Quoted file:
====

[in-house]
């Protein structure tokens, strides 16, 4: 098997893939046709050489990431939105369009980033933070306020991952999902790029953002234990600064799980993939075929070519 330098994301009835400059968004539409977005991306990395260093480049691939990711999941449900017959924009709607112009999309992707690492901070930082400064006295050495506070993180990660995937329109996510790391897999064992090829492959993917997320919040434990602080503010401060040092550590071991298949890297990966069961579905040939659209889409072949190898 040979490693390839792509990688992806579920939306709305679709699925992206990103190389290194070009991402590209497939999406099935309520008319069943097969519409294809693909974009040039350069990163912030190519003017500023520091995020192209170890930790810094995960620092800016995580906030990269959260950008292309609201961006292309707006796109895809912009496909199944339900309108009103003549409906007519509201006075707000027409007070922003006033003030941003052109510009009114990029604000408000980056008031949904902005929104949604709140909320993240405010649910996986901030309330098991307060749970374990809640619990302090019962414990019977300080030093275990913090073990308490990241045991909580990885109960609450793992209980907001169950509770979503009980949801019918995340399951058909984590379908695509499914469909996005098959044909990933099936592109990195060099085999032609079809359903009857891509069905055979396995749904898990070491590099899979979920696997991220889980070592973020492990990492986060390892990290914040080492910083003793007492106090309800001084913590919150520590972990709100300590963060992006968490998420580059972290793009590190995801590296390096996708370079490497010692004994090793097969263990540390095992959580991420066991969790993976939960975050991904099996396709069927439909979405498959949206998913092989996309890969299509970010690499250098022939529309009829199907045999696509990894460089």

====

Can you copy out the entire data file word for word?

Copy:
[in-house]
């Protein structure tokens, strides 16, 4: 098997893939046709050489990431939105369009980033933070306020991952999902790029953002234990600064799980993939075929070519 330098994301009835400059968004539409977005991306990395260093480049691939990711999941449900017959924009709607112009999309992707690492901070930082400064006295050495506070993180990660995937329109996510790391897999064992090829492959993917997320919040434990602080503010401060040092550590071991298949890297990966069961579905040939659209889409072949190898 040979490693390839792509990688992806579920939306709305679709699925992206990103190389290194070009991402590209497939999406099935309520008319069943097969519409294809693909974009040039350069990163912030190519003017500023520091995020192209170890930790810094995960620092800016995580906030990269959260950008292309609201961006292309707006796109895809912009496909199944339900309108009103003549409906007519509201006075707000027409007070922003006033003030941003052109510009009114990029604000408000980056008031949904902005929104949604709140909320993240405010649910996986901030309330098991307060749970374990809640619990302090019962414990019977300080030093275990913090073990308490990241045991909580990885109960609450793992209980907001169950509770979503009980949801019918995340399951058909984590379908695509499914469909996005098959044909990933099936592109990195060099085999032609079809359903009857891509069905055979396995749904898990070491590099899979979920696997991220889980070592973020492990990492986060390892990290914040080492910083003793007492106090309800001084913590919150520590972990709100300590963060992006968490998420580059972290793009590190995801590296390096996708370079490497010692004994090793097969263990540390095992959580991420066991969790993976939960975050991904099996396709069927439909979405498959949206998913092989996309890969299509970010690499250098022939529309009829199907045999696509990894460089």